The collapse vulnerability of reinforced concrete building frames constructed before the
introduction of modern seismic codes has been well documented by earthquake reconnaissance, but the mechanisms that lead to collapse are not yet well understood. The collapse of a structure can occur only if the structure loses its ability to support gravity loads. Among other causes, the loss of gravity load capacity can result from column buckling, unseating of the supported beam, P-δ instability, or degradation of axial capacity due to column shear failure. This last cause and the effect of the axial load failure on the rest of the building frame are the focus of the study presented in this report.
An empirical model, based on the evaluation of results from an experimental database, is developed to estimate the drift at shear failure of existing reinforced concrete building columns. A shear-friction model is also developed to represent the general observation from experimental tests that the drift at axial failure of a shear-damaged column is directly proportional to the amount of transverse reinforcement and is inversely proportional to the magnitude of the axial load. The two drift capacity models are incorporated in a nonlinear uniaxial constitutive model implemented in a structural analysis platform to allow for the evaluation of the influence of shear and axial load column failures on the response of a building.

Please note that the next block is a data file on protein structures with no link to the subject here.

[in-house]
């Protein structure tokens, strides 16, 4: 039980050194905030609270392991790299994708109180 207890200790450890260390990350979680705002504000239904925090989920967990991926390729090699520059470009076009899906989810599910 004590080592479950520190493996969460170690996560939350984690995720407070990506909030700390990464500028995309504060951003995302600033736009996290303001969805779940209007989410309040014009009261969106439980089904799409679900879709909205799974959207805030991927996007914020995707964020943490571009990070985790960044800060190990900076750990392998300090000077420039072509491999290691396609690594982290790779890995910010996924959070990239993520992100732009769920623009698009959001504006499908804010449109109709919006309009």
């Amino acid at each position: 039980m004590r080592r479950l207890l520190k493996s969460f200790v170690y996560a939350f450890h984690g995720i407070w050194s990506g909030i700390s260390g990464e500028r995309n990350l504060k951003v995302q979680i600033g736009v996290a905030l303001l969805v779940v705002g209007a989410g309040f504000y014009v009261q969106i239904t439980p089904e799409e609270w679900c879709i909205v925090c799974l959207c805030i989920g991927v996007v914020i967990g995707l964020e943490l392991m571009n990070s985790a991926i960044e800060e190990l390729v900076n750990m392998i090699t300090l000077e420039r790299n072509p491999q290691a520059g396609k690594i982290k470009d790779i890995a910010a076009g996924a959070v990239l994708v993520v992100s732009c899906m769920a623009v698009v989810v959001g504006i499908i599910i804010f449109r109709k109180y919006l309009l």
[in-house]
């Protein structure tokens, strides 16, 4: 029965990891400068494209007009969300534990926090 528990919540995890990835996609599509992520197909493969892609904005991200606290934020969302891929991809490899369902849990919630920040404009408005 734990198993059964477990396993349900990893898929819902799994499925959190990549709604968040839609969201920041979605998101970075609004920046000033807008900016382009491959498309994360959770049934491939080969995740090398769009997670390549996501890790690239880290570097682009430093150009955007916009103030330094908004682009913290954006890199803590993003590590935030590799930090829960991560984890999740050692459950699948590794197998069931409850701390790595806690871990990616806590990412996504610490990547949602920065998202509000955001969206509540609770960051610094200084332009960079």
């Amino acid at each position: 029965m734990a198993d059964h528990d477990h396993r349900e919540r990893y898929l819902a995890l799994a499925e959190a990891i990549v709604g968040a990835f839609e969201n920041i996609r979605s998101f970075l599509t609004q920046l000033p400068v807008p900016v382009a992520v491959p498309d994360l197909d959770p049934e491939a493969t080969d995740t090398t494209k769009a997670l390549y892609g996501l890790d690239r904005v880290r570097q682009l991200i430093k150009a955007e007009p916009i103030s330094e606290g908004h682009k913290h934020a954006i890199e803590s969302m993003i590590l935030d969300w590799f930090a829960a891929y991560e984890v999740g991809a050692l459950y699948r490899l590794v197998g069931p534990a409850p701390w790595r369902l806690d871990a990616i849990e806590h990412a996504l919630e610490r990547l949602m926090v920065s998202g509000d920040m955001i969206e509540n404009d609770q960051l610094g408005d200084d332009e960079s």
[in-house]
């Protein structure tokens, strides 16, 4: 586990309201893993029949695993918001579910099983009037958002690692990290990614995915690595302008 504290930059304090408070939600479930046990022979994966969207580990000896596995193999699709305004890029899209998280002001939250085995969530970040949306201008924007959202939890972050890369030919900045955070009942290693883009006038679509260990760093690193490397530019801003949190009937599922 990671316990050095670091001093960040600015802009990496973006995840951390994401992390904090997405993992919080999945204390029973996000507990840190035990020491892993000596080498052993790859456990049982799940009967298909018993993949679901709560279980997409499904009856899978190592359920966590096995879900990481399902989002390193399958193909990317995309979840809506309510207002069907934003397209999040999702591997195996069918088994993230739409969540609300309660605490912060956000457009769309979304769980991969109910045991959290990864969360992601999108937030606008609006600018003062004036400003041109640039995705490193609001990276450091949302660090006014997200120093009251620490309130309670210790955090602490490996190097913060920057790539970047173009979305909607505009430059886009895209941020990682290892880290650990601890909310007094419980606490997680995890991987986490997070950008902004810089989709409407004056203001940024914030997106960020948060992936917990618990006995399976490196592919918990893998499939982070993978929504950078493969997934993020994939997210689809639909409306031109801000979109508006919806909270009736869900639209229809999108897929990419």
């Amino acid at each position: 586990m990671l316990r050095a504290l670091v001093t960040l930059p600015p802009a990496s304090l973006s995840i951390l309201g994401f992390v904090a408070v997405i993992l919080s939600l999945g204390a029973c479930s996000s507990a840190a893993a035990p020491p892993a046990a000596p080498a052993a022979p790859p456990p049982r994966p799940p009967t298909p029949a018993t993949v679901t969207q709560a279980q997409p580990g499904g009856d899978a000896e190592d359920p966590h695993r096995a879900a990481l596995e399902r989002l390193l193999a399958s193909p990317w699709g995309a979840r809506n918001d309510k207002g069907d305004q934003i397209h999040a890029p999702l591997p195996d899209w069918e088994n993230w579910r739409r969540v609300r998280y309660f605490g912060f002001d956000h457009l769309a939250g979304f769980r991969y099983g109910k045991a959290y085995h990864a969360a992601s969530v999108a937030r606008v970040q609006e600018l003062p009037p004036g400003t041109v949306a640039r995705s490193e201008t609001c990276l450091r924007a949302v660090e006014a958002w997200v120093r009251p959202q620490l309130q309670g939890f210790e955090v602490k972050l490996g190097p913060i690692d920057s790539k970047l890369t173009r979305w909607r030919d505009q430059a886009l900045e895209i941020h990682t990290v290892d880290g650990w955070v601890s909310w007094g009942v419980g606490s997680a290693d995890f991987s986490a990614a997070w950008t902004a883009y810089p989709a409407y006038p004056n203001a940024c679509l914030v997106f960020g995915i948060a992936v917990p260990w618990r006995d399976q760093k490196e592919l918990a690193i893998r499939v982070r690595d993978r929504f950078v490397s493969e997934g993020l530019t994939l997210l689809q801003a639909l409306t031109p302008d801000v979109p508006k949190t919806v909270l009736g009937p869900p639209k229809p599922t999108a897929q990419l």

Shake table tests were designed to observe the process of dynamic shear and axial load failures in reinforced concrete columns when an alternative load path is provided for load redistribution. The results from these tests provide data on the dynamic shear strength and the hysteretic behavior of columns failing in shear, the loss of axial load capacity after shear failure, the redistribution of loads in a frame after shear and axial failures of a single column, and the influence of axial load on each of the above-mentioned variables. An analytical model of the shake table specimens, incorporating the proposed drift capacity models to capture the observed shear and axial load failures, provides a good estimate of the measured response of the specimens.
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